Economy

This Is the State Where Most People Benefit From $15 Minimum Wage

The efforts of some members of Congress to get a $15 minimum wage into the new stimulus package have failed. The argument that the threshold is important is it would lift millions of Americans out of poverty. The current minimum wage mandate by the federal government is $7.25, although it is much higher in a number of states.

The arguments against the plan often focus on its cost to small businesses and those that operate on slim margins. Participants on this side of the debate claim that a higher minimum wage would cause layoffs. The nonpartisan Congressional Budget Office reports that a $15 figure could cause 1.4 million layoffs between now and 2025.

The number of people affected by a $15 increase in the minimum wage varies from state to state. This is particularly true when it comes to percentages of workers in each state.

The Economic Policy Institute’s “Raising the federal minimum wage to $15 by 2025 would lift the pay of 32 million workers” research paper analyzed pay by state, unemployment rate, job type and effect on poverty levels. The foundation of the research was based on the “Raise the Wage Act of 2021,” which had five increases in the minimum wage between now and 2025 when it would reach the $15 threshold.

According to the report: “A level of $15 in 2025 would finally raise the living standards of the lowest-wage workers above levels those workers experienced 50 years ago.”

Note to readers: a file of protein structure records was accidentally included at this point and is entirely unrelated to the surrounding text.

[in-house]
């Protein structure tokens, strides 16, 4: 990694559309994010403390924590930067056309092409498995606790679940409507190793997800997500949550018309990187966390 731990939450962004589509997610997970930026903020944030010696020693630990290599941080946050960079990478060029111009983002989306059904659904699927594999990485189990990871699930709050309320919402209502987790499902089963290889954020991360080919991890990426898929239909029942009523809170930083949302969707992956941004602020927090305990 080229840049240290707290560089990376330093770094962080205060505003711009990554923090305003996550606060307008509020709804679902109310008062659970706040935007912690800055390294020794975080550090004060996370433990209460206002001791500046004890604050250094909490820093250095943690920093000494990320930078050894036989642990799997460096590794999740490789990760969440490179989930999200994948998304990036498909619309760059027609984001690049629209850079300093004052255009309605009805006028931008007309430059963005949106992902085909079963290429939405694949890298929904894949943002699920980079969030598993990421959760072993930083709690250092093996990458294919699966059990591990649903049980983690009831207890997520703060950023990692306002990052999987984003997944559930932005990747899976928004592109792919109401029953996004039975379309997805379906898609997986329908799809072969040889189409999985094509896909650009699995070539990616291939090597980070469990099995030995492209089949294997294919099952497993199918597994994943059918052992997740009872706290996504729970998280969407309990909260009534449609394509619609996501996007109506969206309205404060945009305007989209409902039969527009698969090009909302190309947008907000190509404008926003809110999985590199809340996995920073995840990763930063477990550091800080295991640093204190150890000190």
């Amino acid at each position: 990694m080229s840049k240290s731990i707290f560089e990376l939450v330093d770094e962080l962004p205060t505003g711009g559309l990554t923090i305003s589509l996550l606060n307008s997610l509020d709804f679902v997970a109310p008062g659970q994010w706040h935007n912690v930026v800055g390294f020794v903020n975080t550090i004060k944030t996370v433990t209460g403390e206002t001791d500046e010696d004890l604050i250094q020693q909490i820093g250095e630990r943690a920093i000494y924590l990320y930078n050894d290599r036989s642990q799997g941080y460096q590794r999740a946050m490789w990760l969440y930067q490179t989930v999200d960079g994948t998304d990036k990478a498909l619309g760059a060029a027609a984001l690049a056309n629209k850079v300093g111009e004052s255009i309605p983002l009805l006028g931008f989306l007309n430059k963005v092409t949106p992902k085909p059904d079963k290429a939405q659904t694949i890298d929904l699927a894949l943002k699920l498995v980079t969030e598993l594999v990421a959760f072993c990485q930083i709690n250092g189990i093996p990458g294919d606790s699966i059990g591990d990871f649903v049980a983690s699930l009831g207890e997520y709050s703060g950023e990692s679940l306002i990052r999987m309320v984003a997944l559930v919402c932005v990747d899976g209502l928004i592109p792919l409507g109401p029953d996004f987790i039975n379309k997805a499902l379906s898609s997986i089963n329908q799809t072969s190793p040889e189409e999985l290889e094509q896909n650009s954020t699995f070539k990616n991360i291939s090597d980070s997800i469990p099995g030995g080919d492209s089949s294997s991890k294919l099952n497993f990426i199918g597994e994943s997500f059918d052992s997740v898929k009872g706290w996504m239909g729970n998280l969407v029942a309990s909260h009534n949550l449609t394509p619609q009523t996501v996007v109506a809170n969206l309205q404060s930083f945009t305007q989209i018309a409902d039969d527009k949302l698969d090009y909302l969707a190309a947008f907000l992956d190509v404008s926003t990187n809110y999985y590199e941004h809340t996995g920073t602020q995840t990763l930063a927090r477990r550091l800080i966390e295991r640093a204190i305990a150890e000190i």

To get numbers by state, the EPI started with a national workforce figure of 151.7 million people in the United States. Of these, 22.1 million would be affected by an increase in the minimum wage to $15, a figure that equates to 21.2%.

Among the states, the one where the change would make the most difference is Mississippi. There, the percentage of the workforce affected would be 30.6%. 24/7 Wall St.’s own analysis of America’s richest and poorest states put Mississippi at the bottom.

This is the impact of increasing the minimum wage to $15 by 2025:

State Workforce (Thousands) Directly Affected
U.S. total 151,716 14.50%
Alabama 2,030 26.20%
Alaska 347 16.50%
Arizona 3,089 16.90%
Arkansas 1,257 25.70%
California 19,142 0.00%
Colorado 2,748 11.10%
Connecticut 1,777 1.20%
Delaware 443 19.40%
District of Columbia 373 0.90%
Florida 9,128 22.10%
Georgia 4,654 23.20%
Hawaii 723 17.20%
Idaho 731 25.40%
Illinois 6,171 0.90%
Indiana 3,066 19.70%
Iowa 1,534 23.30%
Kansas 1,387 22.80%
Kentucky 1,883 26.20%
Louisiana 1,986 27.10%
Maine 621 13.70%
Maryland 3,048 1.80%
Massachusetts 3,507 0.70%
Michigan 4,441 19.80%
Minnesota 2,802 8.80%
Mississippi 1,207 30.60%
Missouri 2,780 21.50%
Montana 467 23.00%
Nebraska 956 20.40%
Nevada 1,413 21.00%
New Hampshire 689 14.70%
New Jersey 4,407 0.80%
New Mexico 931 28.20%
New York 9,437 4.80%
North Carolina 4,572 23.50%
North Dakota 380 16.70%
Ohio 5,367 22.30%
Oklahoma 1,731 27.20%
Oregon 1,864 6.90%
Pennsylvania 5,965 21.60%
Rhode Island 519 14.50%
South Carolina 2,175 24.90%
South Dakota 418 21.40%
Tennessee 2,979 21.20%
Texas 13,509 24.80%
Utah 1,402 23.20%
Vermont 303 15.10%
Virginia 4,074 14.80%
Washington 3,441 0.10%
West Virginia 715 26.40%
Wisconsin 2,854 20.50%
Wyoming 275 22.90%

Click here to see which are America’s richest and poorest states.